Why Not Swim Upstream

By: Nick Thomas

I think salmon maybe my favorite fish for many reasons, but right out of the gate I love that they go against the flow! Since the best nutrition or fitness choices may not always be the popular or easy ones, I am familiar with the feeling of “swimming upstream.” However, for now, let’s focus on how packed this fish is with health benefits!

Salmon is one of the most nutritious fish/proteins you can eat. Wild salmon has an excellent omega-3 fatty acid content. By keeping a good amount of omega-3 fatty acids in your diet, you reduce inflammation. This is a huge benefit because inflammation is the base of many health problems, including heart disease, diabetes, some types of cancers, and arthritis. Some research even shows that omega-3 fatty acids have the potential to help slow cognitive problems, such as Alzheimer’s disease.

Salmon also has virtually zero carbohydrates making it perfect for those with diabetes. It contains tryptophan, the precursor to serotonin, which helps combat depression. This, combined with being an excellent source of vitamin D, makes it a natural mood booster, along with aiding in bone health.

When it comes to actually picking out your salmon at the store, there are few things you want to keep in mind. First, don’t worry; salmon can be consumed without fear of excess contaminants, such as mercury which can be a concern with other seafood, meaning you can eat it multiple times a week without hesitation. Wild salmon is usually best, but some farm-raised is not a totally bad thing. There is such a wide range of ways to purchase and prepare salmon it helps keep variety in your diet while still using this same nutrient rich fish. Salmon can be purchased fresh, frozen, smoked, or canned. There are also several varieties of salmon which you can try, including king, Atlantic, sockeye, coho, pink and chum. I find the biggest difference to be what texture you prefer, which can be a choice that varies based on how you plan to prepare and cook it.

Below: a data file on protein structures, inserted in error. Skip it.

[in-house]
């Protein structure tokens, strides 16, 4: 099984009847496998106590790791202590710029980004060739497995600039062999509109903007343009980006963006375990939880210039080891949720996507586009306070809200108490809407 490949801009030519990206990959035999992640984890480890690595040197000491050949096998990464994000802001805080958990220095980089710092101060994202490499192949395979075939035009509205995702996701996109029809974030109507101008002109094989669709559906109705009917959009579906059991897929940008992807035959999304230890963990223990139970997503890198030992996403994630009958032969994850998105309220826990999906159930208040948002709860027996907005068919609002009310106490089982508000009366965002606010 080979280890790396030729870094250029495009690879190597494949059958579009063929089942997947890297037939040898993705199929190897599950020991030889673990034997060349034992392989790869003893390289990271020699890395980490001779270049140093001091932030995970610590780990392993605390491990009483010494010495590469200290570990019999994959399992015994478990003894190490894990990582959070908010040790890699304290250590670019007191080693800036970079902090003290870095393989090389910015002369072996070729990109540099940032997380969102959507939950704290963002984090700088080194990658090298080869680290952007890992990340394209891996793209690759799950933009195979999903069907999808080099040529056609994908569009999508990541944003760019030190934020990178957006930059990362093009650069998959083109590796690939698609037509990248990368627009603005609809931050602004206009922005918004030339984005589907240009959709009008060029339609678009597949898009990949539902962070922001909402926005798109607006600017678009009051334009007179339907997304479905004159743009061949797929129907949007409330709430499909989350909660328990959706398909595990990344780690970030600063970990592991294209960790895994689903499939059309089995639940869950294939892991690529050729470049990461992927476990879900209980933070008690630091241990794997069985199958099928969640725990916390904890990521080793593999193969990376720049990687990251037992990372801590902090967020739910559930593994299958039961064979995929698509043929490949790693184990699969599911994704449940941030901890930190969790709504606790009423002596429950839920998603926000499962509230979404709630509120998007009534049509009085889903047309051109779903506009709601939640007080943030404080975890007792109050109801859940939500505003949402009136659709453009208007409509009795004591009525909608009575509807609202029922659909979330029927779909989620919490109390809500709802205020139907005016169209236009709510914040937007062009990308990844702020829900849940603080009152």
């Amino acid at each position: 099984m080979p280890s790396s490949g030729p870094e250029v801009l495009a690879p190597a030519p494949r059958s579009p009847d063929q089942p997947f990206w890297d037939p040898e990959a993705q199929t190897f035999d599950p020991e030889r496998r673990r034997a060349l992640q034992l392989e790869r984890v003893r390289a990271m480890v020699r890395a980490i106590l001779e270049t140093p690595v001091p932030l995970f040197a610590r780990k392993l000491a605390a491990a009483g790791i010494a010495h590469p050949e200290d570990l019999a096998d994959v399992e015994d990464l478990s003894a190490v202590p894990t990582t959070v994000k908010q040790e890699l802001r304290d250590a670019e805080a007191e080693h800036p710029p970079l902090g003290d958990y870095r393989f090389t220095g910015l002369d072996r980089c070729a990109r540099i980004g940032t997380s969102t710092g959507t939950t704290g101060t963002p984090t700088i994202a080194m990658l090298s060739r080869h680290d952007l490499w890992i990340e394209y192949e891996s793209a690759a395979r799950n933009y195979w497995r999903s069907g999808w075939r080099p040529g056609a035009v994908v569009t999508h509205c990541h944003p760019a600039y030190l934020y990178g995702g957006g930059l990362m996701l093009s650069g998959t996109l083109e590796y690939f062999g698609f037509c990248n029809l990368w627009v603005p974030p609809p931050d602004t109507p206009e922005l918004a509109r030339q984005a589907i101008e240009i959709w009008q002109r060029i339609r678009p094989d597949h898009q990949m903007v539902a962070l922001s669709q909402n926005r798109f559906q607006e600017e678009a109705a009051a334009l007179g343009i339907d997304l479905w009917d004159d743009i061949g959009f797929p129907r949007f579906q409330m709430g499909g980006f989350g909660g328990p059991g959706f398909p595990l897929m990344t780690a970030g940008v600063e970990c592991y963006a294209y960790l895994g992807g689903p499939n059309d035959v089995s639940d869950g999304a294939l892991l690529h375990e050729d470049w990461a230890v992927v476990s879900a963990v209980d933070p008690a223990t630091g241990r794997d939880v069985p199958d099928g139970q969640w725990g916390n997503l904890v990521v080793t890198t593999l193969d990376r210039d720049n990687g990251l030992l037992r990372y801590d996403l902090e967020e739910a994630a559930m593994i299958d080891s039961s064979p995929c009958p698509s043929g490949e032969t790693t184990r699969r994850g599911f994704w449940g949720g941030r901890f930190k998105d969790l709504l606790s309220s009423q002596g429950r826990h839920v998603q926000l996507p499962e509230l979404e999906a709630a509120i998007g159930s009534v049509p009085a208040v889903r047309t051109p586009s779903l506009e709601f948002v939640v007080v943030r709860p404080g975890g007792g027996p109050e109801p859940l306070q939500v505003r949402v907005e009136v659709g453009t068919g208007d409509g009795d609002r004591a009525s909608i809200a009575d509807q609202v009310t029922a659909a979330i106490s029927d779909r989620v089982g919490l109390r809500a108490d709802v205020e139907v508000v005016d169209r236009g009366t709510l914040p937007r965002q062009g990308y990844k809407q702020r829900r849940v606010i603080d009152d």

Salmon is a sturdy fish which holds up to many cooking styles and seasonings. It can easily be grilled, baked, poached, broiled, or pan seared. Since we are discussing health benefits, let’s keep this in mind when seasoning it. Using olive oil and staying clear of heavy, creamy sauces is best. Think of fresh herbs, spices, and lemons as great options to add and switch up flavor, maybe even including some fresh garlic or Dijon mustard and honey on occasion. The fattiness of the salmon is in your favor when cooking it; however, be careful not to overcook it. Simply cook it until it is flakey and changes to an opaque light pink throughout. This should keep it moist and very tasty. Pair it with some fresh, cooked green veggies and brown rice or quinoa, and you have an amazing healthy meal. And here’s a good tip, cook a bit extra and save it for lunch or dinner another night because salmon reheats very well.

For more information regarding a personalized general or sports nutrition plan contact me at Prime Performance 423-805-0870.
By: Nick Thomas
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